nachricht Solar wind impacts on giant 'space hurricanes' may affect satellite safety
19.09.2017 | Embry-Riddle Aeronautical University

nachricht Integrated lasers on different surfaces
19.09.2017 | The Agency for Science, Technology and Research (A*STAR)

All articles from Physics and Astronomy >>>

The most recent press releases about innovation >>>

Die letzten 5 Focus-News des innovations-reports im Überblick:

Im Focus: Ultrafast snapshots of relaxing electrons in solids

Using ultrafast flashes of laser and x-ray radiation, scientists at the Max Planck Institute of Quantum Optics (Garching, Germany) took snapshots of the briefest electron motion inside a solid material to date. The electron motion lasted only 750 billionths of the billionth of a second before it fainted, setting a new record of human capability to capture ultrafast processes inside solids!

When x-rays shine onto solid materials or large molecules, an electron is pushed away from its original place near the nucleus of the atom, leaving a hole...

Im Focus: Quantum Sensors Decipher Magnetic Ordering in a New Semiconducting Material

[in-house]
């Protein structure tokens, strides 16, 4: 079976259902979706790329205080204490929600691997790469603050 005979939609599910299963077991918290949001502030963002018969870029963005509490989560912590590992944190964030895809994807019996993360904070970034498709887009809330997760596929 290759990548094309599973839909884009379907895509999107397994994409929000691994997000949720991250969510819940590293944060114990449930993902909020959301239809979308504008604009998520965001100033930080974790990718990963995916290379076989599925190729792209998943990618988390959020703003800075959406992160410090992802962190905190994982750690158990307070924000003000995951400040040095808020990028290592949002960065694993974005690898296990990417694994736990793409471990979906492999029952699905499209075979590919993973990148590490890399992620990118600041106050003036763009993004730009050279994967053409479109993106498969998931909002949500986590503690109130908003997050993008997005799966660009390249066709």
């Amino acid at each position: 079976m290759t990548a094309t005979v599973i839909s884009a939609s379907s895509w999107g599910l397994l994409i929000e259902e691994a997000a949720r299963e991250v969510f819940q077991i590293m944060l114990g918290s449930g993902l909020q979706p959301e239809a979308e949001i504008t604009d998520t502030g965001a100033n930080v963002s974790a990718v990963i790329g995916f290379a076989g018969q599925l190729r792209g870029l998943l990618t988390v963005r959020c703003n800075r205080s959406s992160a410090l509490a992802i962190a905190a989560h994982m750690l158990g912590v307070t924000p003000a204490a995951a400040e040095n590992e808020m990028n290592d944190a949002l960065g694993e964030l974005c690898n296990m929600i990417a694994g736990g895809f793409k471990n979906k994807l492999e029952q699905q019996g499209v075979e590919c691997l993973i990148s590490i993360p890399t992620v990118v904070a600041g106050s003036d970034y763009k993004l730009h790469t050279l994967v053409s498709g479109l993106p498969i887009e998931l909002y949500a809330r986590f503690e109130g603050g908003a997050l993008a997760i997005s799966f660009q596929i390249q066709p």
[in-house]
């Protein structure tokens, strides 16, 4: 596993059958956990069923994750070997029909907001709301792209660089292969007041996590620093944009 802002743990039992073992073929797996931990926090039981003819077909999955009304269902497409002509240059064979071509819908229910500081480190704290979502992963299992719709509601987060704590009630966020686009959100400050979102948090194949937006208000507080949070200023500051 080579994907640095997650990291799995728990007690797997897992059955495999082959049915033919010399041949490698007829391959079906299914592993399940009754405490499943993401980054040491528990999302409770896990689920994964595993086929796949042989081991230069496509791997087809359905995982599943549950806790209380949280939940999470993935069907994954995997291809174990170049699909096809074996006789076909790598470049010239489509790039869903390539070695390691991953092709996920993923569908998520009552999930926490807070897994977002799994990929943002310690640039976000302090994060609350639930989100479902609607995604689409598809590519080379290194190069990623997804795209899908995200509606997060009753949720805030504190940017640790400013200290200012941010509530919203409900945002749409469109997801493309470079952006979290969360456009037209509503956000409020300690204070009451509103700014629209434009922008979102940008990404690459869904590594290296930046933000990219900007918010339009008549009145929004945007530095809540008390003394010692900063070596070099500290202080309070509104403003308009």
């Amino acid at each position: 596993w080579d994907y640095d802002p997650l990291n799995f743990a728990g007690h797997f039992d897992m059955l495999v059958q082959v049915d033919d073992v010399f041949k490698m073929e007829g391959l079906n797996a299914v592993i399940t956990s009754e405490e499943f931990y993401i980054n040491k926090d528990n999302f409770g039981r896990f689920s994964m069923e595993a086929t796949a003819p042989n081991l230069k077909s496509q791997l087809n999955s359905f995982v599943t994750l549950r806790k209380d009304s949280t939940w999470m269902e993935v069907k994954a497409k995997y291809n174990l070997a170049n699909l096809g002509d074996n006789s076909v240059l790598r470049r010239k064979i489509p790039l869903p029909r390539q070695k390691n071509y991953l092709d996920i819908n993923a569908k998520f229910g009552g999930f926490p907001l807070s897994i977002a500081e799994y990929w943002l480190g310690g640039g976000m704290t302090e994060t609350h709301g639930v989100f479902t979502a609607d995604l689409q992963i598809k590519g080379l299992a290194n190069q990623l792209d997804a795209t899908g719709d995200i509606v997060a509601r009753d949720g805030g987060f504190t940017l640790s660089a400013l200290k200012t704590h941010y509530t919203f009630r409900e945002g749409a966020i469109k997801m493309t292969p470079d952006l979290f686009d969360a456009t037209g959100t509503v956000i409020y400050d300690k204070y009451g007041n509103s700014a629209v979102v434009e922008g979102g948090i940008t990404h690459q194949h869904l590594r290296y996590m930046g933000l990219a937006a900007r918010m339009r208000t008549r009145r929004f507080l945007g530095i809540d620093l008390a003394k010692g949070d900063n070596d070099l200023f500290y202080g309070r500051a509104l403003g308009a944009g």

For the first time, physicists have successfully imaged spiral magnetic ordering in a multiferroic material. These materials are considered highly promising candidates for future data storage media. The researchers were able to prove their findings using unique quantum sensors that were developed at Basel University and that can analyze electromagnetic fields on the nanometer scale. The results – obtained by scientists from the University of Basel’s Department of Physics, the Swiss Nanoscience Institute, the University of Montpellier and several laboratories from University Paris-Saclay – were recently published in the journal Nature.

Multiferroics are materials that simultaneously react to electric and magnetic fields. These two properties are rarely found together, and their combined...